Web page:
MY SOLUTION for this conundrum has been to learn to cook my own Southern food. I started with a deep fryer that my brother, knowing my affinity for carnival cuisine, gave me for Christmas. There’s a generous margin for error in frying, compared to something like baking. You generally know the item is ready when the outside turns a familiar golden brown. The flavorful, oil-crisped coating disguises all manner of deficiencies. And if it’s a disaster, at least you know it pretty quickly. Now my hushpuppies set me back about a dollar instead of 10—and are better besides—and I can stretch yesterday’s grits or mac and cheese by frying them into crunchy fritters.
Gaining confidence, I moved on to recreating my favorite family meals. I followed dutifully the letter of hand-scripted recipe cards: my grandfather’s oven-baked brisket; Grannie’s cornbread; Mom’s chili. They were never perfect copies, but they felt authentic. I felt authentic, too. As I gained confidence, I started incorporating my own spins. Jalapeño in the cream gravy. Crumbles of Bleu in the mac and cheese. Dr. Pepper in the braise.
To encourage my progress, Mom bequeathed me a couple of her mother’s cast-iron skillets. The thing about cast iron is that it’s semiporous. When hot, those pores expand to soak up a little of whatever they’re cooking. (That’s why you generally don’t wash them with soap—you may later taste it). In this way, Grannie’s pans are seasoned with the ghosts of all the meals she ever made in them. I like to imagine those spirits guiding me when I’m at the stove.
Nobody is tossing me a James Beard medal anytime soon. Regional obstacles remain: I can’t find okra anywhere, for example. And there are still a couple of dishes that elude me—the shell of my fried pies is either too fluffy or too brittle. But overall, I’ve become competent in my kitchen. When I’m homesick or sad or nostalgic, I can create my own comfort.
The French have a culinary word, terroir, that is most commonly translated as “taste of place.” It reflects the biochemical reality that foods are imbued with the flavors of their cradle. Fruits vary greatly based on the soil in which they were grown, and the quality of a meat is largely a function of the quality of water, air and grasses where the animal lived.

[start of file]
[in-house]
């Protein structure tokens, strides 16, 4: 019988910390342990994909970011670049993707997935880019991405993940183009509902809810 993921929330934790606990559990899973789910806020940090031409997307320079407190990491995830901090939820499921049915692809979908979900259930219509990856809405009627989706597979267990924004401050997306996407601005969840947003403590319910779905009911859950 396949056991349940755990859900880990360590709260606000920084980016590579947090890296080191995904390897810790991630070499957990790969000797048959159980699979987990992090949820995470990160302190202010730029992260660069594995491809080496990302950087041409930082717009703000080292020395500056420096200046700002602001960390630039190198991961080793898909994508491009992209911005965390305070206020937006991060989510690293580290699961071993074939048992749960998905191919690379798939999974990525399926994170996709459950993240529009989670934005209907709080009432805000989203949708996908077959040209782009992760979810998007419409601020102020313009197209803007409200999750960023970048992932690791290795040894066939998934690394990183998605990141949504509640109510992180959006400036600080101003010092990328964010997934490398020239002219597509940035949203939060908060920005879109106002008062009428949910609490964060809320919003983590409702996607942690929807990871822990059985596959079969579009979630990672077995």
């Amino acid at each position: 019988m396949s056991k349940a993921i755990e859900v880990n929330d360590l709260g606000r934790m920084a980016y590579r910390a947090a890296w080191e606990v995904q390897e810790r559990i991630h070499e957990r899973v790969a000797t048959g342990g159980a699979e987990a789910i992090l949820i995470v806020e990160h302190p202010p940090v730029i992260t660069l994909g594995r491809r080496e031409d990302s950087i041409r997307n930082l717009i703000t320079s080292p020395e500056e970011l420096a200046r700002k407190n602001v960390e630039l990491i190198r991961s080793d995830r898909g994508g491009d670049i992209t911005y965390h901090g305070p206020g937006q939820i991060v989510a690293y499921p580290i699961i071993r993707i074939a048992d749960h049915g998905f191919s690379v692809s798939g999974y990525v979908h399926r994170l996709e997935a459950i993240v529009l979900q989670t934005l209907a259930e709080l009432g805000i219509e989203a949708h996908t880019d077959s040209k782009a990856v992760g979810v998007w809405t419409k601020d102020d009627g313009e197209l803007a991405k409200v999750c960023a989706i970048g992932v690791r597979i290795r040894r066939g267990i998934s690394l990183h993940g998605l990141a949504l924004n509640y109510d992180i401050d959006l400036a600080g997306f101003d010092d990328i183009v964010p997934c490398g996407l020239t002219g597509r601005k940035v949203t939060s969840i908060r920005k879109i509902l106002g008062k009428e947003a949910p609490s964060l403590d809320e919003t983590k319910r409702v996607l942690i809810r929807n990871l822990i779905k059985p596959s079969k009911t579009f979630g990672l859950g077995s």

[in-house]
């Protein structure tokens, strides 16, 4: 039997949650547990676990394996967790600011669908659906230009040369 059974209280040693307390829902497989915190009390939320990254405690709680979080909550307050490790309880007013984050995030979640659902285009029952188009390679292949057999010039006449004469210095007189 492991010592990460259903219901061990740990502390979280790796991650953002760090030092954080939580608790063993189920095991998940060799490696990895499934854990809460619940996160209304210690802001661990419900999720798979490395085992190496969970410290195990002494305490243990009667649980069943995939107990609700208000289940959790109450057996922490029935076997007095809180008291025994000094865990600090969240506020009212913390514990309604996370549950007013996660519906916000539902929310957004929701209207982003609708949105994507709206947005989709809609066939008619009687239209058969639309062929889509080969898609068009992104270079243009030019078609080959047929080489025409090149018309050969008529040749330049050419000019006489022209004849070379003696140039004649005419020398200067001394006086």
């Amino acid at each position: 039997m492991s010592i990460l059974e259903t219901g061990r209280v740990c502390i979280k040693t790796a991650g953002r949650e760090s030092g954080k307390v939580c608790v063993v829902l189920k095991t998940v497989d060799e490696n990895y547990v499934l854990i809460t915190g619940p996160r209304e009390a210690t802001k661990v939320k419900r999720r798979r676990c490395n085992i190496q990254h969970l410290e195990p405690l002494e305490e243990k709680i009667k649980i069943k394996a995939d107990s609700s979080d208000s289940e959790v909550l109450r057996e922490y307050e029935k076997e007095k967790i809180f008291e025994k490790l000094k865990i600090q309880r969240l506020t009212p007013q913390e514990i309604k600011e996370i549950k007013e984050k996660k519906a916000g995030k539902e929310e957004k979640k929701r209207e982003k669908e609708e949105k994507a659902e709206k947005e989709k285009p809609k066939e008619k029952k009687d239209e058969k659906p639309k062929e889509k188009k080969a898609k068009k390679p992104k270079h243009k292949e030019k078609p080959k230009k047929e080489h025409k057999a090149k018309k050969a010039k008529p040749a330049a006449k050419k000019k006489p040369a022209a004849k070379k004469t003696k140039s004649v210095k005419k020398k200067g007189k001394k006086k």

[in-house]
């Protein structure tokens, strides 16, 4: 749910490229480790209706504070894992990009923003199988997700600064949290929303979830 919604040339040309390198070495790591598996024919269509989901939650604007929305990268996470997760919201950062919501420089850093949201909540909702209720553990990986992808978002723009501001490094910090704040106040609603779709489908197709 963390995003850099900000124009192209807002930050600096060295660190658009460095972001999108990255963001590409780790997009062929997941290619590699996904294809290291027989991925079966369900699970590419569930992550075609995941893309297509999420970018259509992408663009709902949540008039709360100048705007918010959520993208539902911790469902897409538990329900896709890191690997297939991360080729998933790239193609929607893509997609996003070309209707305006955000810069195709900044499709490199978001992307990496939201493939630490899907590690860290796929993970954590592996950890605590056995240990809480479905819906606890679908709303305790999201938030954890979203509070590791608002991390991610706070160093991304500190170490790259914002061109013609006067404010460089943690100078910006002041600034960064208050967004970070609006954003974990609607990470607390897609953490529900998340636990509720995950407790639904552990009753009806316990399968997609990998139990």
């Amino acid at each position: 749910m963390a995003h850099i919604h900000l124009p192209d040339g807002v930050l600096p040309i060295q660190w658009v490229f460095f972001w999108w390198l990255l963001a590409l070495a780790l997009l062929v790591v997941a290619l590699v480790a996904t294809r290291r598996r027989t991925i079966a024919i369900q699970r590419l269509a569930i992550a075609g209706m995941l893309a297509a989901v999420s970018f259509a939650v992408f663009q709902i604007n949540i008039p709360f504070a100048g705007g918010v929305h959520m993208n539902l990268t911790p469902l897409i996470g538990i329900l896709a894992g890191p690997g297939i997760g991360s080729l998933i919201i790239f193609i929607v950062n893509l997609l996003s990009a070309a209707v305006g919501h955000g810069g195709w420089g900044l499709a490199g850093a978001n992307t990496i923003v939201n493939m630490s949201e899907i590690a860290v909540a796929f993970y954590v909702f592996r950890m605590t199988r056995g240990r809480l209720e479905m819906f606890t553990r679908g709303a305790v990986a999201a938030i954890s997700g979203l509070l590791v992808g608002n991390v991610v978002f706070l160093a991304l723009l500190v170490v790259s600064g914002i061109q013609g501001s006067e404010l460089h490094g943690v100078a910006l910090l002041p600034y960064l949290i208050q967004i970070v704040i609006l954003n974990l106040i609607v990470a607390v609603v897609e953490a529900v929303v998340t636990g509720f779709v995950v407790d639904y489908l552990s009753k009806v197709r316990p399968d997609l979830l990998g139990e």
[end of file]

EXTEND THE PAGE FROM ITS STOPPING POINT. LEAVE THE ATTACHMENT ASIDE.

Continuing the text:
But terroir also implies that foods have a certain spiritual connection to their geography. Through some magic akin to quantum entanglement, food and place remain intertwined across time and distance. Beans baked my mother’s way can transport me to my childhood house. Learning to craft a chocolate pie zips my consciousness to the Thanksgiving table where it always sits. When I make Arkansas-style cheese dip, in some sense, I am there. It makes me appreciate more deeply my roots, even while becoming less tethered by them.
We must all learn to make a home, wherever life has brought us, but we don’t start from scratch with every transplantation. We carry our old homes around inside of us. They can be coaxed out, and cultivated. We are each like that cast-iron skillet; for better or worse, we retain little traces of all our old ghosts. We all have our own taste of place.
Nick Rogers is a Ph.D. candidate in sociology at Stony Brook University, where he teaches Food & Society. He is the founder of the World Cheese Dip Championship and has opined for Atlanta Public Radio and The New York Times. He returns home to Arkansas at every reasonable opportunity.